How I Became the Subject of a Conspiracy Theory

The paranoid style in American politics is alive and well, as I learned after writing about the new Sarah Palin movie

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Before I say something provocative about Sarah Palin, Andrew Breitbart, the mainstream media, and the culture wars, or revisit the short piece I wrote about "The Undefeated," I insist on airing a complaint. In four months as an associate editor at The Atlantic, I've argued the case that President Obama took us to war illegally in Libya, excoriated him for persecuting whistleblowers, insisted that he betrayed a central promise of his candidacy, and strenuously objected to his claim that he is empowered to assassinate American citizens without due process.

I've shown that the DEA callously prevents sick people from getting useful therapy, highlighted work done by the Institute for Justice to advance economic freedom, called out the TSA for its harassment of air travelers, noted that kidney patients are dying needlessly, urged on efforts to rein in excessive public employee pensions in California, called for a repeal of the light-bulb law, highlighted Orwellian threats to privacy, and complained that federal prosecutors misallocate resources.

I've profiled Gary Johnson, formulated 11 questions all presidential candidates should be asked to test their civil liberties bonifides, urged the tea party movement to embrace Mitch Daniels, warned against the inexperience of Michele Bachmann, and even curated nearly 100 fantastic pieces of journalism!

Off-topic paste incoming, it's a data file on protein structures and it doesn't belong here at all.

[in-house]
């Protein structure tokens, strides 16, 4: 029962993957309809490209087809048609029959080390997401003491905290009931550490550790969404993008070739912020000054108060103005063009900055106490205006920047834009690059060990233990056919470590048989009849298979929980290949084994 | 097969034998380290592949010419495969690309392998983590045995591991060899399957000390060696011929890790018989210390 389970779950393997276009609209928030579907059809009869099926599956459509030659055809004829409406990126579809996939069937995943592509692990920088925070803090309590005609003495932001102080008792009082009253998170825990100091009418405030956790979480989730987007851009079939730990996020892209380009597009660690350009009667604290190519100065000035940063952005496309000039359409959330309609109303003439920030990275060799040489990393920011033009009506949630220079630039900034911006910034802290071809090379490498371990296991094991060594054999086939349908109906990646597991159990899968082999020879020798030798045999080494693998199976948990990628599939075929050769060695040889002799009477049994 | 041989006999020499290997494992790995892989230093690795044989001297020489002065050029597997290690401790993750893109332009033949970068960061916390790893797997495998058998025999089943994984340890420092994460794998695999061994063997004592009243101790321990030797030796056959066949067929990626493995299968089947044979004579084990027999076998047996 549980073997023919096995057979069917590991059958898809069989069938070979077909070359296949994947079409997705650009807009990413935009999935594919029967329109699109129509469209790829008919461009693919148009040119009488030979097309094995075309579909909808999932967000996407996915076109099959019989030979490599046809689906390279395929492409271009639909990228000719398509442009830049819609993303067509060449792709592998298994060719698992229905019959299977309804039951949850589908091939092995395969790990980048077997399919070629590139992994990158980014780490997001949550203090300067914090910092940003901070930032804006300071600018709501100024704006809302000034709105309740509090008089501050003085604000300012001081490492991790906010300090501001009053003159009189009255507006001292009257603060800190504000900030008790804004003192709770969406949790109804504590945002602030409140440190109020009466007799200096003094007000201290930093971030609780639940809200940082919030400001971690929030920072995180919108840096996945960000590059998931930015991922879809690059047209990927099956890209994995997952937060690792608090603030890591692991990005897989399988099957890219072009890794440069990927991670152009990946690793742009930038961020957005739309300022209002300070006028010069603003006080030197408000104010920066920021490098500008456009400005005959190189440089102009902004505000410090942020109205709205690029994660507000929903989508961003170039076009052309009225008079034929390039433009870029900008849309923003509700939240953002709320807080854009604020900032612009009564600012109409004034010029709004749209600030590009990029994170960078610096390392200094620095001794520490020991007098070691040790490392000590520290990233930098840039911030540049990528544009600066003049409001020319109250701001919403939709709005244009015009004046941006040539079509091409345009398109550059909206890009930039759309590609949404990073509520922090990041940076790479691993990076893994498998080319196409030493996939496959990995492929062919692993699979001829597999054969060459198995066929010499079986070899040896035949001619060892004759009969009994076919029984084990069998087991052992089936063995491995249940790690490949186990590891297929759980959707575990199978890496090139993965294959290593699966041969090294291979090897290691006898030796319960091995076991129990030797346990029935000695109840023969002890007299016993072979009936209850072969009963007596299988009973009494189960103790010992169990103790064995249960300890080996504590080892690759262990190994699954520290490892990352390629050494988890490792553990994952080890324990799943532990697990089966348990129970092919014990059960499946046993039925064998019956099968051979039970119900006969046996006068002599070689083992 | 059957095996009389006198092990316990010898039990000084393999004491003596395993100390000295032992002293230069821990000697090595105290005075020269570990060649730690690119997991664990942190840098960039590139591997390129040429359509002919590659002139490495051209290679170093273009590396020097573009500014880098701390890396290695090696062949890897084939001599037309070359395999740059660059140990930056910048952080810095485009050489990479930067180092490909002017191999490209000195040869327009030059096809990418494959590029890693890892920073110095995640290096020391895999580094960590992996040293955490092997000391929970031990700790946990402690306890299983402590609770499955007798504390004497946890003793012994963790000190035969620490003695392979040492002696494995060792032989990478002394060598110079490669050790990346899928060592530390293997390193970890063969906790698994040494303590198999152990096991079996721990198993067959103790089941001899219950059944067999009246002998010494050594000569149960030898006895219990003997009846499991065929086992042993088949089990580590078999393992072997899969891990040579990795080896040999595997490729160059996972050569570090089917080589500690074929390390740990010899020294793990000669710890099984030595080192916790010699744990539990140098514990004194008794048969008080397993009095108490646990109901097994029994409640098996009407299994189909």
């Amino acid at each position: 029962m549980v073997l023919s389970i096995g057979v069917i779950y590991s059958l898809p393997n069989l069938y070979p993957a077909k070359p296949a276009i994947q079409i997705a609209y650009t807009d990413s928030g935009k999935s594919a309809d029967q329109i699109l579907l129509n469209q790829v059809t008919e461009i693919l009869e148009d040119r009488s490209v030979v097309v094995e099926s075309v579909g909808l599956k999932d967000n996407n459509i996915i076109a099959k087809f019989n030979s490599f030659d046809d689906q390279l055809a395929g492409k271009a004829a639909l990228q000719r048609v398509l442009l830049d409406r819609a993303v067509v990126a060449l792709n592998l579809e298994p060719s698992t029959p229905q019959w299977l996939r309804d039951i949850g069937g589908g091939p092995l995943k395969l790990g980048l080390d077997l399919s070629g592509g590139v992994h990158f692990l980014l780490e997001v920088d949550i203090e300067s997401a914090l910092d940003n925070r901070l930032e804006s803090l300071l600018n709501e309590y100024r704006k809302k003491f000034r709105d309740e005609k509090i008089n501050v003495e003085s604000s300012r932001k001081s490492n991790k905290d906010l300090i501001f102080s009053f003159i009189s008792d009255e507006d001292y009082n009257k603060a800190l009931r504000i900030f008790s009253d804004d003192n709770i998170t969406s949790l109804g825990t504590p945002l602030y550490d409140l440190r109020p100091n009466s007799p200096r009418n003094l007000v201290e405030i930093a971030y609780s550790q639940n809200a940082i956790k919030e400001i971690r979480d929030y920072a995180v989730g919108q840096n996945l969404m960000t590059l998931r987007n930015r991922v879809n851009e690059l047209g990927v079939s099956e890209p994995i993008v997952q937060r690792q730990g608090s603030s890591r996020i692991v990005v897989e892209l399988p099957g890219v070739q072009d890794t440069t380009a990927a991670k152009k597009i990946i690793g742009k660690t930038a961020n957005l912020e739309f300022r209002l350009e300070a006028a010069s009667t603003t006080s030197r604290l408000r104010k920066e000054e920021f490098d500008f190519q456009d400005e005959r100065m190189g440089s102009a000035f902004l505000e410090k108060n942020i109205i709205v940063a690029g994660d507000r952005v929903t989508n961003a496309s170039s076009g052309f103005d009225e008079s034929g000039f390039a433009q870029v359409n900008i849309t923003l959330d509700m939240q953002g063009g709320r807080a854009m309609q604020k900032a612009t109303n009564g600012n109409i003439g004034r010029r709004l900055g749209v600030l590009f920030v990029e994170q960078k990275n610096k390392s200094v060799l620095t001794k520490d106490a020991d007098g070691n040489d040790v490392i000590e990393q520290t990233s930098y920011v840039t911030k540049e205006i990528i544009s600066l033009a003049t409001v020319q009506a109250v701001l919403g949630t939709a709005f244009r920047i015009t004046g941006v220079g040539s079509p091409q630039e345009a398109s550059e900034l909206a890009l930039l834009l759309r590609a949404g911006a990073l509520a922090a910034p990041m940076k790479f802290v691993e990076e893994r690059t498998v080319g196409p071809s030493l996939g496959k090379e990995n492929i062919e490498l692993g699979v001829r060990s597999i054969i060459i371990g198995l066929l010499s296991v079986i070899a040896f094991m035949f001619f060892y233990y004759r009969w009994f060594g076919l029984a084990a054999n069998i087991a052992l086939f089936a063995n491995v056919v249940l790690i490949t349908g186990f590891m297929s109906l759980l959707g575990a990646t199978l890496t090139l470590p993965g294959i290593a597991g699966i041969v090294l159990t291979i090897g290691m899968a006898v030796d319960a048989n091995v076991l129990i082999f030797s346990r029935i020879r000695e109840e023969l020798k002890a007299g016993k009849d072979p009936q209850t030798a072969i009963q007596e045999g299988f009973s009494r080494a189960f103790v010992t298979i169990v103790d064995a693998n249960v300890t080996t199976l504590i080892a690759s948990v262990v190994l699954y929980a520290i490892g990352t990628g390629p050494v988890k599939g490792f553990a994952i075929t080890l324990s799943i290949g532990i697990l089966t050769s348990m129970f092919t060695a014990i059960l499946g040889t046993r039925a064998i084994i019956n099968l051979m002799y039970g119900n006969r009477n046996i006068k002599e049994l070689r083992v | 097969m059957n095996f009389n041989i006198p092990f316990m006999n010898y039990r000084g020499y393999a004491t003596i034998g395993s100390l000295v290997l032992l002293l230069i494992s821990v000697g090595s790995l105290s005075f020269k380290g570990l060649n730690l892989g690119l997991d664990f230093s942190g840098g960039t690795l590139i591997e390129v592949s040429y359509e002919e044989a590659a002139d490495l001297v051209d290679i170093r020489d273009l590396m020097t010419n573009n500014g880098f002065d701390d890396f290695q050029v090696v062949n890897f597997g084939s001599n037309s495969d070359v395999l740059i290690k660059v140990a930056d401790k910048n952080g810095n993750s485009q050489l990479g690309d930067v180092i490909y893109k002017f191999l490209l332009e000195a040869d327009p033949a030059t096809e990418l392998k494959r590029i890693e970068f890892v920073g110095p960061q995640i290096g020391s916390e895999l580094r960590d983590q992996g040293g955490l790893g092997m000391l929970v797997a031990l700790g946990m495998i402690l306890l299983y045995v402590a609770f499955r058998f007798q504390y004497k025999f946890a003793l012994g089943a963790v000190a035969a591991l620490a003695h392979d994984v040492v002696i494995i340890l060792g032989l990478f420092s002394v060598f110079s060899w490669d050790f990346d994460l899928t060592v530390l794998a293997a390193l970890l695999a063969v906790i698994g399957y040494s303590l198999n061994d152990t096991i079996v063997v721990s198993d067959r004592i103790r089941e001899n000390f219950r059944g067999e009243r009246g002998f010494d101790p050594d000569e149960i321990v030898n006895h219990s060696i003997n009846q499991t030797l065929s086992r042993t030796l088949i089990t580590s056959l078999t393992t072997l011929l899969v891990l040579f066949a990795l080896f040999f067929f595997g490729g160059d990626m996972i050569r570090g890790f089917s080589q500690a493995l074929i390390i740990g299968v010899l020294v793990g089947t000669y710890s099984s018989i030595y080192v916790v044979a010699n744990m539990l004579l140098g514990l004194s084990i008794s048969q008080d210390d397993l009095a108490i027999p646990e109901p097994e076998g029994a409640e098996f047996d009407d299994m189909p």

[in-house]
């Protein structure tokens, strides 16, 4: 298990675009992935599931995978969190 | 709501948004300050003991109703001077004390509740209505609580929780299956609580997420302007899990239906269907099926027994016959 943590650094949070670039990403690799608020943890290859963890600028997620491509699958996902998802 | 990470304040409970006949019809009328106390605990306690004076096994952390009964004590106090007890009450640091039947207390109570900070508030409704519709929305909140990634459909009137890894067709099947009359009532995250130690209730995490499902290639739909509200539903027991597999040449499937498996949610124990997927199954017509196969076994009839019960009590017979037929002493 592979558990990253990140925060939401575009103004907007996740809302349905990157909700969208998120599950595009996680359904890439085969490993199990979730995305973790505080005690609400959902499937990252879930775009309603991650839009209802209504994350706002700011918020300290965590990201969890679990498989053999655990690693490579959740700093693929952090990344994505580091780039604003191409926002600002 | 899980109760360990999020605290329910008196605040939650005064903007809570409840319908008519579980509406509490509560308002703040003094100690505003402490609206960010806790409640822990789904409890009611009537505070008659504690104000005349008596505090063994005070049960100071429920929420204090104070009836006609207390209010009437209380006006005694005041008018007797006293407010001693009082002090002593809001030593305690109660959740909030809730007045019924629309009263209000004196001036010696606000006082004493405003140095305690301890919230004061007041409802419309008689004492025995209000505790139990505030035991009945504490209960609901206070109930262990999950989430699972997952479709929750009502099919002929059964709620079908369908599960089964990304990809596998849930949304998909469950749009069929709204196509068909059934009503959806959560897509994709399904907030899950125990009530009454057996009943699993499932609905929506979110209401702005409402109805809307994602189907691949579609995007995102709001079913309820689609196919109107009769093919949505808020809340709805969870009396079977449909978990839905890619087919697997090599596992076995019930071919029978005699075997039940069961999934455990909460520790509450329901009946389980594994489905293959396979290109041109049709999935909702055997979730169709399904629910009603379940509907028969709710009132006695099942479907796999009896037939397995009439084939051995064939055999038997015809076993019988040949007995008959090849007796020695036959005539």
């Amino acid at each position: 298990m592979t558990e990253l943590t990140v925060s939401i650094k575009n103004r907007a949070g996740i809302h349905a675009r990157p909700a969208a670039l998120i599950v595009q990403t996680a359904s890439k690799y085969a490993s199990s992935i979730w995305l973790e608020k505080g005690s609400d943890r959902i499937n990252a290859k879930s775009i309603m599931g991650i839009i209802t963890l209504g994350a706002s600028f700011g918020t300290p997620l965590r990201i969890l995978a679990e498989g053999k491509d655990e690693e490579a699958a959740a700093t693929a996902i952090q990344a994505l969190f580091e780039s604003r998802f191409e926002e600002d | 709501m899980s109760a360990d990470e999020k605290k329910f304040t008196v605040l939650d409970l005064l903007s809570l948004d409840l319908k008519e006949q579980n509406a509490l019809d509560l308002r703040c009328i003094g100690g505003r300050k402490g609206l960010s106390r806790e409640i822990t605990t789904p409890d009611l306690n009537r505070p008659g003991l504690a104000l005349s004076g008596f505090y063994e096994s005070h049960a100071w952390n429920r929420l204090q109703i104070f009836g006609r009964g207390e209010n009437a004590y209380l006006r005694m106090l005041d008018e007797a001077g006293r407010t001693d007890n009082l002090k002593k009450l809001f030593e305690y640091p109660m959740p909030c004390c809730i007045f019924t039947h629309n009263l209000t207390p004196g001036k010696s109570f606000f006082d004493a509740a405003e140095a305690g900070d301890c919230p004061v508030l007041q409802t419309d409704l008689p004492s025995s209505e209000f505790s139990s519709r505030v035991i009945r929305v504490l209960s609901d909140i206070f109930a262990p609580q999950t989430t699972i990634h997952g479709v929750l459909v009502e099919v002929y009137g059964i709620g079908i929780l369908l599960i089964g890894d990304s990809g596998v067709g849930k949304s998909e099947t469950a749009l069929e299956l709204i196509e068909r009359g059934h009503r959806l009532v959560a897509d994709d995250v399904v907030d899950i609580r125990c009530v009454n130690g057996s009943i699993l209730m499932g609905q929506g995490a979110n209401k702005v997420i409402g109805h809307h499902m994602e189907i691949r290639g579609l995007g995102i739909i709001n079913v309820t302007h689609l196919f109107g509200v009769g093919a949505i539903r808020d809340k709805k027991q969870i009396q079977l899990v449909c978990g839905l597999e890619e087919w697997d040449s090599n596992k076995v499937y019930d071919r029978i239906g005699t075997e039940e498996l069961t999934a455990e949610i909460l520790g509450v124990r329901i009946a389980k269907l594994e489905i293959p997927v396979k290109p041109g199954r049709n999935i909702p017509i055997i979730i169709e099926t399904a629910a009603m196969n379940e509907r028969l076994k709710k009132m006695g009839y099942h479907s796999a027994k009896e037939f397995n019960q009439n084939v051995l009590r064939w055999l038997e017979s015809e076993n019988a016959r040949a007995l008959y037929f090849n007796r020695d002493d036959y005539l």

Despite those pieces and many others (267 items over almost four months, to be exact), the highest traffic thing I've written, the most liked and the most hated, the most quoted, linked, commented on, praised, excoriated, and widely controversial, is a lighthearted item about going to "The Undefeated" last Friday to interview Sarah Palin supporters, and finding none of them there.


One answer is that, despite the protestations among her critics that Palin is a media driven phenomenon, people want to consume Web items about her. It's a revealed preference. At present, 47,000 people have indicated on Facebook that they "like" my piece. Don't get me wrong. I tried my best to salvage what I took to be a failed reporting trip with as solid a 3 a.m. PST write-up as I could manage. I sincerely appreciate that so many folks thought it succeeded. But only a sixth as many people "liked" what I am confident in calling a damn good list of exceptional non-fiction that took many weeks of work to compile, and that affords delightful reading to last months! Is it any wonder that magazines, newspapers, and blogs keep covering Palin?

What bewilders me even more are certain people who didn't like the piece. I don't mean critics like John Nolte at Big Hollywood. He is characteristically unfair to various publications, and to me too. But his core argument, that my piece was irresponsibly used by other media outlets in service of a larger narrative about the movie's failure, is partly true. I reported, quite explicitly, from one theater. It was an interesting, legitimate data point. Obviously, AMC was surprised no one showed, or they wouldn't have scheduled the 12:01 am screening, and people used to line up overnight, even in freezing temperatures, for Palin-related events, so the fact that her middle-aged fans in Orange County wouldn't turn out for a midnight movie certainly wasn't obvious.